There will be financial support for the internship, including travel costs, lodging, per diem for food, and insurance fees. The availability of funding is depending on economic needs and academic standing. A GPA of 3.0 is required to be eligible for funding. A form to request financial support is available on the most recent internship class page.


[2018/02/09 - updated on 2018/08/09] Internship Opportunities

The U.S. Fish and Wildlife Service (FWS) has partnered with the Student Conservation Association (SCA) for the FWS Directorate Resource Assistant Fellows Program (DFP). DFP in 2018 provided undergraduate rising seniors and graduate students who are interested in conservation or other related careers with a full-time, 11-week opportunity that supports FWS conservation priorities. Undergraduate rising seniors and seniors who had not yet completed their degree requirements prior to the completion of their fellowship were eligible to apply for all 55 projects. Graduate students were eligible to apply for 8 of the projects. Projects included 43 biology or fisheries projects, 12 outreach or human dimensions projects, and 3 in other fields. Participation in the DFP will offered the selected fellows an opportunity to demonstrate to supervisors and managers their potential for success. For more information about the DFP program and future opportunities, please visit the DFP webpage at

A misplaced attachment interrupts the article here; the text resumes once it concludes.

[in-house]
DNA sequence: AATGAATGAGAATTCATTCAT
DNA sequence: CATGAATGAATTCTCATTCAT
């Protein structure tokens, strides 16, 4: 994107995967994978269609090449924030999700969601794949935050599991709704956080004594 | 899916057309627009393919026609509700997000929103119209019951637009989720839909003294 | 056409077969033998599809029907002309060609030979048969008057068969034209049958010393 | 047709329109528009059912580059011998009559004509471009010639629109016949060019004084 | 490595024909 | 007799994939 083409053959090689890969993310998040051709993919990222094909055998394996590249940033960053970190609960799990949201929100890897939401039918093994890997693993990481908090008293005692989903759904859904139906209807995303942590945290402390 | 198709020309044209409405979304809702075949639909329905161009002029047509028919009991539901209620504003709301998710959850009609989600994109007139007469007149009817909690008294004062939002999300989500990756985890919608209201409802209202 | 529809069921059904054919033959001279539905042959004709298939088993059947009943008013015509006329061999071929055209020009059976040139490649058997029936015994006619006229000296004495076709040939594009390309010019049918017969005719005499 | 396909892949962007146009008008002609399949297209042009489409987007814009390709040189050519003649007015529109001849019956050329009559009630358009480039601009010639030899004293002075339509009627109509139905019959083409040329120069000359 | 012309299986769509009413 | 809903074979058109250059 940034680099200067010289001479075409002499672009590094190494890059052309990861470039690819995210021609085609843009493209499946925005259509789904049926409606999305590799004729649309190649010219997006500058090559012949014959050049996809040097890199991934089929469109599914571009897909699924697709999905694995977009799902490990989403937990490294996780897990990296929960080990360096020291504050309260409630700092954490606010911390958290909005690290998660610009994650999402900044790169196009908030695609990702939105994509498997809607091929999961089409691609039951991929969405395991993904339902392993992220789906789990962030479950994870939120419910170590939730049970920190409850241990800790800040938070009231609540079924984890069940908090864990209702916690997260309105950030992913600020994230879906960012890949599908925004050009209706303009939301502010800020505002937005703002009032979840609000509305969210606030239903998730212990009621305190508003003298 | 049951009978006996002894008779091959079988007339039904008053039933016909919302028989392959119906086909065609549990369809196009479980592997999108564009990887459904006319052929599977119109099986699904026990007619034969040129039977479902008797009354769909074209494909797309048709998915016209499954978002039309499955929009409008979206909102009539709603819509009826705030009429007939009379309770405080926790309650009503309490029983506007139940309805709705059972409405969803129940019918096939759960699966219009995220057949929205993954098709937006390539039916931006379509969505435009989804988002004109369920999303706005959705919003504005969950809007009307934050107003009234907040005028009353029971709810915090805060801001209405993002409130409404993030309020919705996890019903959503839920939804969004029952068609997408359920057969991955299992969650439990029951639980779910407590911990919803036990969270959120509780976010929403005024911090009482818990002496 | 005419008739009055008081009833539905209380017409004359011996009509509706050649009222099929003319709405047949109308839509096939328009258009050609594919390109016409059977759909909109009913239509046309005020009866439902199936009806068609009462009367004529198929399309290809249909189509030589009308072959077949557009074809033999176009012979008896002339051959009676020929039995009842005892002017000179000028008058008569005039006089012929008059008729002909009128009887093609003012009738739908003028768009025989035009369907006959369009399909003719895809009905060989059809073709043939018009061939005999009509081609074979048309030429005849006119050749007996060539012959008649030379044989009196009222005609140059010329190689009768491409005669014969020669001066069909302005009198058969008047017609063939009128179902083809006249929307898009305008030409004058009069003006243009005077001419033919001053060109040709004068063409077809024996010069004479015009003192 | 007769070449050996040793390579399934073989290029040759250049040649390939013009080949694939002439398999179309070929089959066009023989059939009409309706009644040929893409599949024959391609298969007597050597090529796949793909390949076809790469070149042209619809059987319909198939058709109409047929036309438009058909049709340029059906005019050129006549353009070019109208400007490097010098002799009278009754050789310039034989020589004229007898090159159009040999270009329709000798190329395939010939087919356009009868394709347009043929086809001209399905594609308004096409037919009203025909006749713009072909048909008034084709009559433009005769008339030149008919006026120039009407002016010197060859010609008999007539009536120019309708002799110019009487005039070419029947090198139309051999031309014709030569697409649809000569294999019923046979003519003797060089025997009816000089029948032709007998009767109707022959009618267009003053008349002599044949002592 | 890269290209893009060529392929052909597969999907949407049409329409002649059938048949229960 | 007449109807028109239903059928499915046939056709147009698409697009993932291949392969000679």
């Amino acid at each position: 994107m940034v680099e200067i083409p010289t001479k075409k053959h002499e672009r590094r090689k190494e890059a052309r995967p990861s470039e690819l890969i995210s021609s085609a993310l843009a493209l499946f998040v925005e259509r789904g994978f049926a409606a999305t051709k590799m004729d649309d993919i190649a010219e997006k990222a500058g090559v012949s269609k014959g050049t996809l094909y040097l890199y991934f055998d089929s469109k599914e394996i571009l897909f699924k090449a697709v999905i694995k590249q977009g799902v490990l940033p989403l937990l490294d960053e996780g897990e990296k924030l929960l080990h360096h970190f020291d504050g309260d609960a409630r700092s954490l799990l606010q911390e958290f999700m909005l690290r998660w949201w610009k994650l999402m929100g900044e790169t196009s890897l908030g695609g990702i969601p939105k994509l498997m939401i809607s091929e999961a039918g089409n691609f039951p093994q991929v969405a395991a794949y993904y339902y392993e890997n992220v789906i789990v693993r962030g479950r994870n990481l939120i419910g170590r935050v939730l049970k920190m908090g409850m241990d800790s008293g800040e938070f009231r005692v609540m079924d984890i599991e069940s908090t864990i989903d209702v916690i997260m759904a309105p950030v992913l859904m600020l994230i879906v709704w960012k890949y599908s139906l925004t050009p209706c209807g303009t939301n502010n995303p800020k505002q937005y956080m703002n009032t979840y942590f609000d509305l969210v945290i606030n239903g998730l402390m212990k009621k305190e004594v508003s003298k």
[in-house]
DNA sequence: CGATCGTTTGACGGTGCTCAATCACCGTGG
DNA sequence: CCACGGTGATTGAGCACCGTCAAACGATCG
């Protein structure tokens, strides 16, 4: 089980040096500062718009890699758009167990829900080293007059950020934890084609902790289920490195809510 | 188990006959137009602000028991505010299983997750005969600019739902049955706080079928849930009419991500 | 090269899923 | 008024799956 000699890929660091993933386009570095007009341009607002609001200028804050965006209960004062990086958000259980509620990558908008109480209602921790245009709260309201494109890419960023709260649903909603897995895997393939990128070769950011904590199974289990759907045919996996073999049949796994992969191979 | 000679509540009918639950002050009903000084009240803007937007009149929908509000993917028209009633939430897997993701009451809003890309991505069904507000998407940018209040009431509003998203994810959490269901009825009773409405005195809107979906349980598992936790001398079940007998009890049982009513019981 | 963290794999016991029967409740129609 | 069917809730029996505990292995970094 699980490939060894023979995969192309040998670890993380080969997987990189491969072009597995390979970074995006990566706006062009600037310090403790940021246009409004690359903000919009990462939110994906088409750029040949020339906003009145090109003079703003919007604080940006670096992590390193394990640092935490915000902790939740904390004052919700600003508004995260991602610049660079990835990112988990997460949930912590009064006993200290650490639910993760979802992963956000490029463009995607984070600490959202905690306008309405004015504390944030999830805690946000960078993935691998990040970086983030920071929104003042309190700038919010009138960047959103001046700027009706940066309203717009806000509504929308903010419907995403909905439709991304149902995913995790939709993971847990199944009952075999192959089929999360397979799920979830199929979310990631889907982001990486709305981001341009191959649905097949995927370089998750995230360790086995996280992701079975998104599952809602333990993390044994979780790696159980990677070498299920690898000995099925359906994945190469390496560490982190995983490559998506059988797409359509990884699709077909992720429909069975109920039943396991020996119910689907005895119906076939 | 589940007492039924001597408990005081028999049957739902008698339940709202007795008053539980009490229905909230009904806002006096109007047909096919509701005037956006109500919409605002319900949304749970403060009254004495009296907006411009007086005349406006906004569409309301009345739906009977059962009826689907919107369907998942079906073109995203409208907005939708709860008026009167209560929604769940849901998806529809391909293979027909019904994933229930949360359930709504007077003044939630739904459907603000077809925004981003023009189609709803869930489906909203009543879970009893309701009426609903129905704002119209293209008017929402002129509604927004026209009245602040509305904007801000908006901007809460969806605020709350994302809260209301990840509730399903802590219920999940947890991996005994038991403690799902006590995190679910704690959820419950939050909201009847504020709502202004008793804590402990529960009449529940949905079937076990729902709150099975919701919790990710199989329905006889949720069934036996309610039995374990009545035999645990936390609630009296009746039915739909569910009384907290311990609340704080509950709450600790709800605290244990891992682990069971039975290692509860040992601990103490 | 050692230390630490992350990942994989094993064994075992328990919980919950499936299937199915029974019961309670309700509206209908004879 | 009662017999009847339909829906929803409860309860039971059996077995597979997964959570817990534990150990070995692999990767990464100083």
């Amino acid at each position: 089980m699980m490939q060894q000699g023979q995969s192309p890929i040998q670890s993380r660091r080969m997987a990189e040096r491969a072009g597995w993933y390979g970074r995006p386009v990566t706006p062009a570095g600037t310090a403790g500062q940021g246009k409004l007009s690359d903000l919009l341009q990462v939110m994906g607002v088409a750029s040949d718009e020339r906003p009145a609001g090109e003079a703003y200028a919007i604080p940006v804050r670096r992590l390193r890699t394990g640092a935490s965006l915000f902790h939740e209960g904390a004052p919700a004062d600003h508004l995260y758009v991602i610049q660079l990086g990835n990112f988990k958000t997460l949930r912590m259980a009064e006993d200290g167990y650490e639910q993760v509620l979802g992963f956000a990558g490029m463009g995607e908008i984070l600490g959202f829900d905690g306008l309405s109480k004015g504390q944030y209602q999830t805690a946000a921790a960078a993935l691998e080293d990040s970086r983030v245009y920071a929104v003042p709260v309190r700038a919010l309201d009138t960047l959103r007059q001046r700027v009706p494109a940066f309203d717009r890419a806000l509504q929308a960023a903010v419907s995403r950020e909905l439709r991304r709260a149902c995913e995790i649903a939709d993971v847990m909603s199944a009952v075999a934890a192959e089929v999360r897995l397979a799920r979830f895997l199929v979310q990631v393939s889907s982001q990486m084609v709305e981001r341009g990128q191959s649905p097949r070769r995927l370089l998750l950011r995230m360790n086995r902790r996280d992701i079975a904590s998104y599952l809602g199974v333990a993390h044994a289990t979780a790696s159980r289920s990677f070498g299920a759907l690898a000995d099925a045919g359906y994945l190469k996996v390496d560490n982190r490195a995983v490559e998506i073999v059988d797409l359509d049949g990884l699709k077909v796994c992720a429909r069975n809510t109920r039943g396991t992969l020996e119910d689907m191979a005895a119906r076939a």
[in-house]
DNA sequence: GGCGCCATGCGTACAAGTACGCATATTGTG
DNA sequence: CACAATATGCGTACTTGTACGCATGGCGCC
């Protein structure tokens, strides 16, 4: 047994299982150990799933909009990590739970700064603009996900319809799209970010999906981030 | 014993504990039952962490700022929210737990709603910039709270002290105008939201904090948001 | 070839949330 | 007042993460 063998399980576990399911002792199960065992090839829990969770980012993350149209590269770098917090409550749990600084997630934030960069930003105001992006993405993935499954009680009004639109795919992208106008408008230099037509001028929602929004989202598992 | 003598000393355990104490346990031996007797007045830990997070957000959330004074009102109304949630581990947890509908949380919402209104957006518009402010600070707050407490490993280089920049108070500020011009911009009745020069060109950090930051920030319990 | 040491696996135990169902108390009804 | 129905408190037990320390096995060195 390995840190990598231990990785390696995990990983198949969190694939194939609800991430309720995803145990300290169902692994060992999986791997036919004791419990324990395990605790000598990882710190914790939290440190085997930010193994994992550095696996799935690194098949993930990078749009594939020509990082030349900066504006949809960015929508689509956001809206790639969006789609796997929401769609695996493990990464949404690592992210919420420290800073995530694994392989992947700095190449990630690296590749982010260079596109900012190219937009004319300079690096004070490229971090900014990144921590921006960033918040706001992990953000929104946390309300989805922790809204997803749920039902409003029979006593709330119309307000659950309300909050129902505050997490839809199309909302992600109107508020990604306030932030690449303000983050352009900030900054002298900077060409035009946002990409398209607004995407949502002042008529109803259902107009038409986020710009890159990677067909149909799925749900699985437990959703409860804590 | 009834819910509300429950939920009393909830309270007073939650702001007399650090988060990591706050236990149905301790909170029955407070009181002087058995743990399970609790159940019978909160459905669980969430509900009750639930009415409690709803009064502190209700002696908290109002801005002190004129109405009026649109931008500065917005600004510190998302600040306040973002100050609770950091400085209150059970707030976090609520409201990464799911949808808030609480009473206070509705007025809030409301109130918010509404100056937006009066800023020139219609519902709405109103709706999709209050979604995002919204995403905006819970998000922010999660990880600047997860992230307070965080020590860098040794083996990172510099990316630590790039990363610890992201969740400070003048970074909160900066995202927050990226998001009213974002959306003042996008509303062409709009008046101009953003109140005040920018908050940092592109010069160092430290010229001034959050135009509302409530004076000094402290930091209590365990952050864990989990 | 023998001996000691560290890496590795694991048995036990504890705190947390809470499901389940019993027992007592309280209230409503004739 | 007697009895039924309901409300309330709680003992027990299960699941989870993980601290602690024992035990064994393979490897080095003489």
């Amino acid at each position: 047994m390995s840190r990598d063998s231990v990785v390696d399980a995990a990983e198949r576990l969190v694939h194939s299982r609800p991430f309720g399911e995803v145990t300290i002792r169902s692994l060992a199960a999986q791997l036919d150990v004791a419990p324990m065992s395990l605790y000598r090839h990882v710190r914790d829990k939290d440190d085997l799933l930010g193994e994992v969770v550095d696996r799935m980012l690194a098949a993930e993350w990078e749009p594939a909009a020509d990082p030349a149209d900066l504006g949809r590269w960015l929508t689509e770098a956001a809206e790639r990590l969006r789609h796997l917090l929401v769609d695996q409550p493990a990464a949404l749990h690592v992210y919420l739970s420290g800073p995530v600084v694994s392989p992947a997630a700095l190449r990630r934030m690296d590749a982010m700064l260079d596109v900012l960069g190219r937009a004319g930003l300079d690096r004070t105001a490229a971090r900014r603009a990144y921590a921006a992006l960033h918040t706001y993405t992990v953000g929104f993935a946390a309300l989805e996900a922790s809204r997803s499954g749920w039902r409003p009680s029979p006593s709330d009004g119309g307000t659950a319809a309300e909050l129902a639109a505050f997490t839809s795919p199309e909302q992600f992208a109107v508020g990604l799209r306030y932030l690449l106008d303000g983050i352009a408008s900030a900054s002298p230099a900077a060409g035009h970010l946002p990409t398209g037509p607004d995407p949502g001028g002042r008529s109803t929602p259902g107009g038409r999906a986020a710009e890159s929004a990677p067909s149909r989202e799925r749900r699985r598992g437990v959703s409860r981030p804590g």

[2017/12/14] An InsideODU article reports in the Service learning experience in 2017. Read the article ...

[2016/10/21] U.S. Fish and Wildlife Service visited ODU to inform students about job and internship opportunities


Interested in this graduate certificate? Please contact:
Dr. Tatyana Lobova,
Department of Biological Sciences, Interdisciplinary Graduate Certificate Coordinator, tlobova at


Current Courses

The three mandatory courses for the graduate certificate in Conservation Leadership are available in Spring 2019, the first session in the Summer 2019 term, and in Fall 2019:

  • IDS/BIOL/OEAS 466W and BIOL/OEAS 566: Mitigation and Adaptation Studies. This course is offered in Spring Terms.
  • IDS/BIOL/OEAS 467 and BIOL/OEAS 567: Sustainability Leadership. This course is being offered in Summer sessions 1 as a Service learning course.
  • IDS 369/GRAD 569: Internship in Conservation Leadership. This course is being offered in Spring and Fall terms as well as the 2nd Summer term.
  • OEAS/ENMA 658: Participatory and Agent-Based Modeling, Simulations, and Visualizations. This course is being offered in Fall terms.

Web Pages of previous courses

  • Fall 2017: IDS 368 Internship; see course page for details.